Thanks to the Da Vinci Code, the Louvre has been shrouded in a mystique that has some poor wretches believing it holds the secrets to the holy grail, catholism and even God. Whilst Dan Brown is quite a story teller I think the Louvre is intriguing enough without the fiction and so I shan’t mention the said novel again.
The building itself holds historical signifigance as being the former residence of the French Royality and its collection, in excess of 35,000 pieces, includes some of the worlds most influential and well known items.
The musuem attracts in excess of 8 million tourists a year and today we saw our fair share. Whilst we didn’t queue for very long to get into the Louvre, on entering we immediatly became aware of the heaving sea of people converging on the Venus de Milo and the Mona Lisa.
Encased in glass and only about 30 x 20 inches in size, the Mona Lisa is an enticing painting and even as you move away from her, she holds your gaze with her little smile. Similary the Venus de Milo is very pleasing to the eye and stands out as being far more detailed (and larger) than the many other stone portraits in the Louvre.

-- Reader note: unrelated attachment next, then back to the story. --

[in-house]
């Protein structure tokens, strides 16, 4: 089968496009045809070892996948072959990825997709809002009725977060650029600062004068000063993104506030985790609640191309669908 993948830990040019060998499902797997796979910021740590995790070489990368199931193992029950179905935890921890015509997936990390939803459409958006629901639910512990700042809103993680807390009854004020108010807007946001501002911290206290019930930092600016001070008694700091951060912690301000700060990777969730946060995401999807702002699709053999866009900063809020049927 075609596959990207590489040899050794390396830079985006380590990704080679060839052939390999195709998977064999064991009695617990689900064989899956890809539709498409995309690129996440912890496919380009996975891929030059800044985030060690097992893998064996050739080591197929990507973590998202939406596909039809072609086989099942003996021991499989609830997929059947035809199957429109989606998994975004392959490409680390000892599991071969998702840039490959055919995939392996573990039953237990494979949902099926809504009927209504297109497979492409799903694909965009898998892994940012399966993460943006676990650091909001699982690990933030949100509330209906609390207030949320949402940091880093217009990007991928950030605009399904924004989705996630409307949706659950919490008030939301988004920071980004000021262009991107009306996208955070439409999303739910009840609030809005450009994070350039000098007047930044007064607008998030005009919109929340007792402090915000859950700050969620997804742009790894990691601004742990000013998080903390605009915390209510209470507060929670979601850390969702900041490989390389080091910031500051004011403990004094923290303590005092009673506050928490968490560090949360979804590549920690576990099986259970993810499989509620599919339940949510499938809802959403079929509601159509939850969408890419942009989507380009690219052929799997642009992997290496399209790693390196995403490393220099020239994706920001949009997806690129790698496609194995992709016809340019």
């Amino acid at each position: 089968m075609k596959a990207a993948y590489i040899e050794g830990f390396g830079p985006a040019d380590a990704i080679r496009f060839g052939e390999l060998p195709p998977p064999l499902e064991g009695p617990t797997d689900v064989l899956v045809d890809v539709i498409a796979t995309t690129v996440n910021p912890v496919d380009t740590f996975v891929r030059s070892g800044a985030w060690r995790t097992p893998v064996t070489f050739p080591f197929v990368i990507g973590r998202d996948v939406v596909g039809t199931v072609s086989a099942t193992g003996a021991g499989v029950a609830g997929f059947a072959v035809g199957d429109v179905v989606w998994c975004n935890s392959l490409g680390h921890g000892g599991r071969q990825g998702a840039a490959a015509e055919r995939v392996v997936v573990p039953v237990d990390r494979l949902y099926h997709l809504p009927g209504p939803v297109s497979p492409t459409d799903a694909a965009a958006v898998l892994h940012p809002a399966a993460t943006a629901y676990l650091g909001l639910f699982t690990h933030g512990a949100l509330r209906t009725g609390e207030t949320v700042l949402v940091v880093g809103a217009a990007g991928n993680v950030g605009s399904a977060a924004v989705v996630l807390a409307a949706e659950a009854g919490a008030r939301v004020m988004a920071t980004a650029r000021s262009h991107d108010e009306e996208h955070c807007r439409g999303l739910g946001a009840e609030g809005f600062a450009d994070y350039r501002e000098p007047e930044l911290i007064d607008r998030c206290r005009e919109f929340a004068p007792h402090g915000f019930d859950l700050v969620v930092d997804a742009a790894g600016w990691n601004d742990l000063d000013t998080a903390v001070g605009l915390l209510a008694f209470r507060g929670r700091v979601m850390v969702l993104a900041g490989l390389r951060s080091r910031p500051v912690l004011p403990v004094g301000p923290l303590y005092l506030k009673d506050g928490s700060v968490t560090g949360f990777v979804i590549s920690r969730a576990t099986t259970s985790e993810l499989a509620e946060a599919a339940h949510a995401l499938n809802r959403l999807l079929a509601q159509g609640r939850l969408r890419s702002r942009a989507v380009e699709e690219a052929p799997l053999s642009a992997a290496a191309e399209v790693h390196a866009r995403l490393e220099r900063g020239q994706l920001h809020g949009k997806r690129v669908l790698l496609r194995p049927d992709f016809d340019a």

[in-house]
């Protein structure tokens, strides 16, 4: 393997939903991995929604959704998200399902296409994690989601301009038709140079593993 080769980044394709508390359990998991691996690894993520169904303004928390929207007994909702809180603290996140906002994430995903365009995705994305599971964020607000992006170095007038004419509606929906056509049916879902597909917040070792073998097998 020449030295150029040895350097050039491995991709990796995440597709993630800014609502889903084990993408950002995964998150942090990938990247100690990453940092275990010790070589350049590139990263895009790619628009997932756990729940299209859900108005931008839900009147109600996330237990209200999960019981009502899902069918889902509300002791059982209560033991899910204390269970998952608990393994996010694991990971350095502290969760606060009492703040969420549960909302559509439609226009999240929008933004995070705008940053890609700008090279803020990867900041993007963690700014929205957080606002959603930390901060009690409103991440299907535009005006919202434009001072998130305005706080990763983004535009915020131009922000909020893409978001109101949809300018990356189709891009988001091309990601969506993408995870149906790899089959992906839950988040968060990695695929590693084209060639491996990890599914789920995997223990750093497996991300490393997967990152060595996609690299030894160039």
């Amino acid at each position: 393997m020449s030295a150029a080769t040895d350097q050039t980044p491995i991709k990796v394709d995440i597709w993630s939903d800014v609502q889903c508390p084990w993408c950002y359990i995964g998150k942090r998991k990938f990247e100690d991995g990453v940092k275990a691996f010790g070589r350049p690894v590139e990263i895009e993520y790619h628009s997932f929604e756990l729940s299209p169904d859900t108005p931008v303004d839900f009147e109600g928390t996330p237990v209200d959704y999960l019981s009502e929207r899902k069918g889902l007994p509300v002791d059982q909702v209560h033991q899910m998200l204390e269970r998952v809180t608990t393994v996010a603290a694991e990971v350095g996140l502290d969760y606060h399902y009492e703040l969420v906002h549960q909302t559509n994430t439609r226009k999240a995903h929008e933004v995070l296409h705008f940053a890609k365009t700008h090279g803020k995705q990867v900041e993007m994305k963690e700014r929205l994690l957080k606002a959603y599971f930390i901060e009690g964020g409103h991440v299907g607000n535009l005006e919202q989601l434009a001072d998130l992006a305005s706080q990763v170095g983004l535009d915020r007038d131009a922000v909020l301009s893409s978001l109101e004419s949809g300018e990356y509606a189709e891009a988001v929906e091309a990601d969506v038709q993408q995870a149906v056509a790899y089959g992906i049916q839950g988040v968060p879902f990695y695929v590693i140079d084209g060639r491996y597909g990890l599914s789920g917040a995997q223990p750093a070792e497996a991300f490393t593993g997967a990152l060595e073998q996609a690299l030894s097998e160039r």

Also of note is Louie XIV’s Crown, far more colourful, and almost juvenile, compared to the Scotland Honours. Michelangelo’s Dying Slave (above) is also housed here and is one the most expressive statues I have seen. The Louvre’s entire collection is catalogued on its website if you are interested, but set aside a bit of time!
Visiting the Louvre was a not a relaxing experience, nor was it particulary educational one, there were far to many people. However I would not have left without going and I recommend those who visit Paris to go, if only to see the few pieces I have mentioned and the museum’s interior.